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September 04, 2007


It's not really doubling down.
The credit lines offered to subprimes are a fraction of what is offered to those with better credit. So the investment is miniscule compared to the potential return.
You can give someone a credit line of $250-$500 and stick them with an infinite debt when they can't pay in full. High interest rates and fees with no easy bankruptcy protection are a recipe for profit. The hope is that people will forfeit the house and car to try to escape the ever increasing debt. Giving up the house and car is relatively painless compared to the endless hassle of credit card bill collectors.
This is predation, protected by congress.

You are absolutely right. I e-mailed Senator Chris Dodd, Chairman of the Senate Banking Committee and suggested repeal of the 2005 Bankruptcy bill. Dodd voted against it, Biden for it - of course, because Delaware is home to the major credit companies, and Hillary was "not voting". Maybe you could interest your readers and Jane's to get on this issue. It will be a major issue in the 2008 elections.

The Bankruptcy bill was, in my opinion, the worst piece of legislation to be enacted since the Patriot Act.


Why didn't Hillary vote?

All part of the continuing feudalization of America. If these subprime borrowers meet the minimum income test under the bankruptcy law, they will never get rid of any of this debt -- mortgage, car loan, credit card -- no matter how much property they give up. What's that going to do to their job mobility, their willingness to join a union under the threat of being fired, their willingness to file complaints about illegal actions by their employers?

If it gets bad enough, we may see a new counterculture develop, with legions of the new debt serfs dropping out and living in the underground economy. Of course all the new information available to the creditors through massive databases may make dropping out and hiding underground all but impossible in the near future...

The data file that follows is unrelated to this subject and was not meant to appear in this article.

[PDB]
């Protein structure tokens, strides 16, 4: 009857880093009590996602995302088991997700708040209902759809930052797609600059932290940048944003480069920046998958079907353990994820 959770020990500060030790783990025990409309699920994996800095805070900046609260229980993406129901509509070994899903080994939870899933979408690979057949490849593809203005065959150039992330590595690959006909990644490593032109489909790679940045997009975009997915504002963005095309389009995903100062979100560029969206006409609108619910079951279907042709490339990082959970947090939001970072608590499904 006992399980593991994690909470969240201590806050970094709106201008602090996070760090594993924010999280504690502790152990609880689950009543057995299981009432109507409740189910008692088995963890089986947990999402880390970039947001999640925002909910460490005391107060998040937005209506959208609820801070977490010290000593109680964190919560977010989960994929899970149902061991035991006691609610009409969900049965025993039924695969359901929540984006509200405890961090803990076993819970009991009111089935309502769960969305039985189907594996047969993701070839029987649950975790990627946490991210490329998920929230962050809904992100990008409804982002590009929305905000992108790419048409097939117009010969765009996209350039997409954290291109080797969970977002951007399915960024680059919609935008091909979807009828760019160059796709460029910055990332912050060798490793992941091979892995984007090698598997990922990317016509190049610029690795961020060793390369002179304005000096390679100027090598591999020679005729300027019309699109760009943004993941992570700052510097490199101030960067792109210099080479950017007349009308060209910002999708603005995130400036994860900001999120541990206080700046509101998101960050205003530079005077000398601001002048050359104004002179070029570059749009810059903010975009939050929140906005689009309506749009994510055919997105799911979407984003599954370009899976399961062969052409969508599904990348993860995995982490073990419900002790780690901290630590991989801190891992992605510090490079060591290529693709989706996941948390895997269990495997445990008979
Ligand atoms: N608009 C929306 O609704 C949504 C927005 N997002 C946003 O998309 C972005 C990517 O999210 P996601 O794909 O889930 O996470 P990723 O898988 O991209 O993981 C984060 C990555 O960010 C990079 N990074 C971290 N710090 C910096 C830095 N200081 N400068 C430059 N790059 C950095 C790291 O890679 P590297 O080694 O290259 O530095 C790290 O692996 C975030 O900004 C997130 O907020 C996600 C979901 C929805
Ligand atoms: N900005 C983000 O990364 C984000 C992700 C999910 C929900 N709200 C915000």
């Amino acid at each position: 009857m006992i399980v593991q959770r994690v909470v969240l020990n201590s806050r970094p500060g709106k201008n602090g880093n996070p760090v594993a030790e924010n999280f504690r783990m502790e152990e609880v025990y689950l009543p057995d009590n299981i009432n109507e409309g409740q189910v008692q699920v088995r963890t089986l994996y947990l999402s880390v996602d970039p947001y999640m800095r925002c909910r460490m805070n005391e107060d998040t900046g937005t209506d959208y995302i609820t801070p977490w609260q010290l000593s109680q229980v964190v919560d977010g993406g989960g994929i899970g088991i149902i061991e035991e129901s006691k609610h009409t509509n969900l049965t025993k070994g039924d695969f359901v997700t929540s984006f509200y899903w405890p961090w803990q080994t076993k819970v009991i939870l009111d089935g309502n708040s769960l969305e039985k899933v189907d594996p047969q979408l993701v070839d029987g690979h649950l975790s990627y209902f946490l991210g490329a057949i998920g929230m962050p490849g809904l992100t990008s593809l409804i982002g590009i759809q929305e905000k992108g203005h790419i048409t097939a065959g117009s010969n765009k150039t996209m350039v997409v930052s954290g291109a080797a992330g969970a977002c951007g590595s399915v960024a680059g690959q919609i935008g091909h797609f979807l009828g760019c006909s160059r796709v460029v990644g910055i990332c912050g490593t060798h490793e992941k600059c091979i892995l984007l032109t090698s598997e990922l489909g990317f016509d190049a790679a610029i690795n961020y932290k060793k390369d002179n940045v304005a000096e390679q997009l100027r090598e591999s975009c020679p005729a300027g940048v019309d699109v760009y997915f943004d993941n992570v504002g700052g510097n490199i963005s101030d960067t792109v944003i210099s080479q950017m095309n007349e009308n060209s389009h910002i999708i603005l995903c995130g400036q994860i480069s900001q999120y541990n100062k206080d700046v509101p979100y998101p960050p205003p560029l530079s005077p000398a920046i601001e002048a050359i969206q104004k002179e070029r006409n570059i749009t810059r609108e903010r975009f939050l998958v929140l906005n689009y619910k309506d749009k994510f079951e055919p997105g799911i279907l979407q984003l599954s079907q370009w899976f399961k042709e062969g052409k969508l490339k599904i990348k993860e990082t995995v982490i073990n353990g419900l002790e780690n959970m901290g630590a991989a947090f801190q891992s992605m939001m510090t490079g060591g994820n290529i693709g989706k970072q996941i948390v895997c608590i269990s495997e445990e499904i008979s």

I'm sorry to see that the rest of the country is starting to experience what it's like to make less than $100k here in Florida.

This will, of course, be played as progress "accidentally" leaving "a few" people behind; while George Will and other elitists will say it's our own fault.

Bias admission: My engineering department job is going to China on 9/21/07. Gee, what a surprise! I am out of work in Florida again. But it's easy here: pay is 45th out of 50th state wise, while cost-of-living is 107% the median.

Let's not forget that in addition to interest rates (and "service charges" and "penalties" that can make the rates even more usurious), Visa and Mastercard also take as much as 4% of any credit card transaction from the merchant - who really has no choice but to comply, because his customers probably have no, you know, MONEY to buy the goods and services in the first place. I'd be interested to see what effect that credit markup has on true inflation rates, if they do calculate it, but the feds dreamed up hedonic regression to mask inflation so I'm sure they could find a metric for this type of credit-driven inflation as well. And I'm not surprised that the credit card companies are targeting the subprime market - after foreclosure, they will soon be out of their homes, and therefore will have more "disposable" income to spend after they end up in their new efficiency apartments next door to the DFH bloggers. drational is right - with low credit limits, the risk is very low and the potential payoff very high, much like the payday loan industry has blossomed with the advent of electronic banking to make collection very, very easy - much more cost effective than running a pawnshop.

But it's alright Ma - you can always try to get ahead at your local casino!


Oh! With warantless wiretapping and data mining there'll be nothing the gubmint wont know.

I've worked in affordable housing and financial literacy for the last decade. The bankruptcy bill has had serious ramifications on everyone, especially low-moderate income families. While I fully support the provision of the law that requires financial education and counseling as part of the application and discharge process, many bankruptcy lawyers have perverted the original intent of the law. These bad actors push clients to rack up additional debts prior to filing, charge exorbitant rates for simple legal paperwork and attempt to circumvent the educational component at every turn.

If not a repeal of the legislation, then a serious overhaul that requires substantial credit counseling and financial education for a set period prior to filing.

And in the very next election after the BK law, voters allowed a law removing protections from revolving credit against home equities.

I'm not saying this very well, but it used to be illegal to have a credit card secured by your home here in Texas. No so any longer.